Bidford on Avon, GB
          

I always shoot Raw + JPEG small, fine, which means I can upload straight to Facebook, or email straight to a picture desk, but still have the 'negative', as it were, in the RAW file.

I've also learned not to delete mistakes. Sometimes the very blurry mistake shot is exactly what is needed for the cover of a brochure, or as a background, or something like that.

M A R T I N • T U R N E R
http://art.martinturner.org.uk
http://www.martinturner.org.uk

Nikonians membership: my most important photographic investment, after the camera

My Nikonians blog, Learning from the Portrait Masters, http://blog.nikonians.org/martin_turner/

  

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jdbower Gold Member Awarded for his contributions to the Resources Nikonian since 12th Jan 2006Sun 16-Mar-14 07:35 PM
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#6. "RE: Coming Full Circle on JPG"
In response to Reply # 0


New York, US
          

I've actually gone the opposite direction, I used to shoot RAW+JPG but since Google+ has added RAW support I now shoot RAW-only. An Eye-Fi sends it to my phone automatically which compresses it to a 2000px JPG image which gets backed up to Google+ before I get home (usually). Most of the time this JPG is all I use, but if I need to the RAW is there for Gimp to play with.

Jeff Bower
Google+ Profile
Moderator Pages

  

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Indigo586 Registered since 25th Jan 2013Sun 16-Mar-14 09:48 PM
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#7. "RE: Coming Full Circle on JPG"
In response to Reply # 6


US
          

I am new to digital. Well not exactly new and I had a coolpix 5000 since 2004 but I got my first DSLR only this last December. I do shoot RAW&JPEG almost all the times but I see your points. May be I should do the same.

  

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Omaha Registered since 07th Jan 2012Mon 17-Mar-14 02:48 PM
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#17. "RE: Coming Full Circle on JPG"
In response to Reply # 7


Omaha, US
          

>I am new to digital. Well not exactly new and I had a coolpix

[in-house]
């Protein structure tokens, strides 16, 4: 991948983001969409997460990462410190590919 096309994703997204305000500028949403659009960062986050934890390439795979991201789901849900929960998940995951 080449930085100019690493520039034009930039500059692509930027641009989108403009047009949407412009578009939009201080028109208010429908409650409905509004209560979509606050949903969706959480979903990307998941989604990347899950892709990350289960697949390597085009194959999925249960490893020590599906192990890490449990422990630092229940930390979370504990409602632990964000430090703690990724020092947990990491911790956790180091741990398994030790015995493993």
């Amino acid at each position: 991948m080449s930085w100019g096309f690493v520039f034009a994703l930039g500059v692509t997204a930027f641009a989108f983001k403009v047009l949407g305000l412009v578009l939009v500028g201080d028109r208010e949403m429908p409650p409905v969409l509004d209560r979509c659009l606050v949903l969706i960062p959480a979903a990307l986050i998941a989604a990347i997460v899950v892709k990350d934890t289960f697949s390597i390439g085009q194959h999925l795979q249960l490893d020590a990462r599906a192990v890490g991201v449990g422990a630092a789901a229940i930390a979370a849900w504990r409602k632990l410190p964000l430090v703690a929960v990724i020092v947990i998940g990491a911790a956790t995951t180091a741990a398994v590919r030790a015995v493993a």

>5000 since 2004 but I got my first DSLR only this last
>December. I do shoot RAW&JPEG almost all the times but I
>see your points. May be I should do the same.

The only comment I would offer is that I did find the process of learning how to manually convert RAW files to be very instructive. While I am now of the opinion that our cameras are more than capable of producing marvelous JPGs, I had to walk the "long way around the barn" to get there.

Visit my Nikonians gallery
Most of my Nikon photos end up here.

  

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ZoneV Silver Member Nikonian since 08th Jan 2005Sun 16-Mar-14 11:31 PM
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#8. "RE: Coming Full Circle on JPG"
In response to Reply # 0
Sun 16-Mar-14 11:33 PM by ZoneV

US
          

I agree, even though currently I shoot mostly raw.

My opinion is that current cameras produce a jpeg file with a lot of dynamic range, resolution, and great color...much better than older cameras (which I'm using). You can definitely get away with jpeg in a lot of cases.

What I'm interested in now, since I shoot mostly raw, is learning how to extract the embedded jpeg file from raw files. I have no idea how!

One of my most memorable images was shot in jpeg fine with a D1H back in 2006, and was enlarged to 20x30. A current camera would have made a much better enlargement, but the content of the photo wins over detail.